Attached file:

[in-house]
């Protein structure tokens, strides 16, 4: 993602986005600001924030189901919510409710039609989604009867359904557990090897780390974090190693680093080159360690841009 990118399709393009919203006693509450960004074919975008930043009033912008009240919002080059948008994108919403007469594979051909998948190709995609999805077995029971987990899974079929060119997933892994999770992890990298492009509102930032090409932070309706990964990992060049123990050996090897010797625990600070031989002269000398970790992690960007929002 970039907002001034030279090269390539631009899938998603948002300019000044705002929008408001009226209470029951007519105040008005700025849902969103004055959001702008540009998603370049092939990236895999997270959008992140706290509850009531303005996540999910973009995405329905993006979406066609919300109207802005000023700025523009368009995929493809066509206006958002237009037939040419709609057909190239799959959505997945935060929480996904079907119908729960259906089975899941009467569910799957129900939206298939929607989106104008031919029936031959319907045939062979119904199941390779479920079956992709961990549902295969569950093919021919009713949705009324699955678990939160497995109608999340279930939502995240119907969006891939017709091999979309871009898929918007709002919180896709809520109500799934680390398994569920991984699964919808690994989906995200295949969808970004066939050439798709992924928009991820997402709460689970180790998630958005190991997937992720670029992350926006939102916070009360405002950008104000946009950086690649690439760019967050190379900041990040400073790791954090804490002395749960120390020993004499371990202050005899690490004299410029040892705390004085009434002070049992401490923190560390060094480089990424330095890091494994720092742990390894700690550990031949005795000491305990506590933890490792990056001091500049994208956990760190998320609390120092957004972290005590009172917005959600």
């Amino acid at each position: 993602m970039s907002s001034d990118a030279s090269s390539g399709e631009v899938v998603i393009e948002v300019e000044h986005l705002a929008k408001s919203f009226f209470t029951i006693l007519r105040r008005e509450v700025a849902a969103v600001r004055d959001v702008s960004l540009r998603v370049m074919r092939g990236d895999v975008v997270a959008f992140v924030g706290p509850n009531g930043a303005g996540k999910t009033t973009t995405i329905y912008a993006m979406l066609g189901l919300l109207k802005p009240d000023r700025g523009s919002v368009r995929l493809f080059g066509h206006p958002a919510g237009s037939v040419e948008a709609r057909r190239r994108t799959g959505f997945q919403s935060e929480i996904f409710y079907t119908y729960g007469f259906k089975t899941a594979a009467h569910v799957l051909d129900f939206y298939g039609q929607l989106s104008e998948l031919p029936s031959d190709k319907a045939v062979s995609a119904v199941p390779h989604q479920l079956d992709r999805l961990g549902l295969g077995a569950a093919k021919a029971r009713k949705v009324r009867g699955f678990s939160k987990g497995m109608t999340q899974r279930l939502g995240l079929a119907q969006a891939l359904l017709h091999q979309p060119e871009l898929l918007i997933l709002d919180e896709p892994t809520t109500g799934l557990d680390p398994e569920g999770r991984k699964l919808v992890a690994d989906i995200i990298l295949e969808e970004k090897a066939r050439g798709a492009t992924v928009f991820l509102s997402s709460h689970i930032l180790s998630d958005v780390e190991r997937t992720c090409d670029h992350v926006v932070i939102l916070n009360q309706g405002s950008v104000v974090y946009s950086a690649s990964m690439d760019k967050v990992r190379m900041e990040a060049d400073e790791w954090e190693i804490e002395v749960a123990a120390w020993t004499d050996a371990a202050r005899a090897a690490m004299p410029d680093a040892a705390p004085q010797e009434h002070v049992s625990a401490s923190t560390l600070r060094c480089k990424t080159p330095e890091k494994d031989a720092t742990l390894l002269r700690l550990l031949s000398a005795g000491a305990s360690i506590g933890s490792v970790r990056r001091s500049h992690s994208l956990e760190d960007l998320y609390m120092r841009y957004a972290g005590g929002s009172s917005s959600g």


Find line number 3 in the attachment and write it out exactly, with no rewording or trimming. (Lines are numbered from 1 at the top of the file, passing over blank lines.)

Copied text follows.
């Amino acid at each position: 993602m970039s907002s001034d990118a030279s090269s390539g399709e631009v899938v998603i393009e948002v300019e000044h986005l705002a929008k408001s919203f009226f209470t029951i006693l007519r105040r008005e509450v700025a849902a969103v600001r004055d959001v702008s960004l540009r998603v370049m074919r092939g990236d895999v975008v997270a959008f992140v924030g706290p509850n009531g930043a303005g996540k999910t009033t973009t995405i329905y912008a993006m979406l066609g189901l919300l109207k802005p009240d000023r700025g523009s919002v368009r995929l493809f080059g066509h206006p958002a919510g237009s037939v040419e948008a709609r057909r190239r994108t799959g959505f997945q919403s935060e929480i996904f409710y079907t119908y729960g007469f259906k089975t899941a594979a009467h569910v799957l051909d129900f939206y298939g039609q929607l989106s104008e998948l031919p029936s031959d190709k319907a045939v062979s995609a119904v199941p390779h989604q479920l079956d992709r999805l961990g549902l295969g077995a569950a093919k021919a029971r009713k949705v009324r009867g699955f678990s939160k987990g497995m109608t999340q899974r279930l939502g995240l079929a119907q969006a891939l359904l017709h091999q979309p060119e871009l898929l918007i997933l709002d919180e896709p892994t809520t109500g799934l557990d680390p398994e569920g999770r991984k699964l919808v992890a690994d989906i995200i990298l295949e969808e970004k090897a066939r050439g798709a492009t992924v928009f991820l509102s997402s709460h689970i930032l180790s998630d958005v780390e190991r997937t992720c090409d670029h992350v926006v932070i939102l916070n009360q309706g405002s950008v104000v974090y946009s950086a690649s990964m690439d760019k967050v990992r190379m900041e990040a060049d400073e790791w954090e190693i804490e002395v749960a123990a120390w020993t004499d050996a371990a202050r005899a090897a690490m004299p410029d680093a040892a705390p004085q010797e009434h002070v049992s625990a401490s923190t560390l600070r060094c480089k990424t080159p330095e890091k494994d031989a720092t742990l390894l002269r700690l550990l031949s000398a005795g000491a305990s360690i506590g933890s490792v970790r990056r001091s500049h992690s994208l956990e760190d960007l998320y609390m120092r841009y957004a972290g005590g929002s009172s917005s959600g």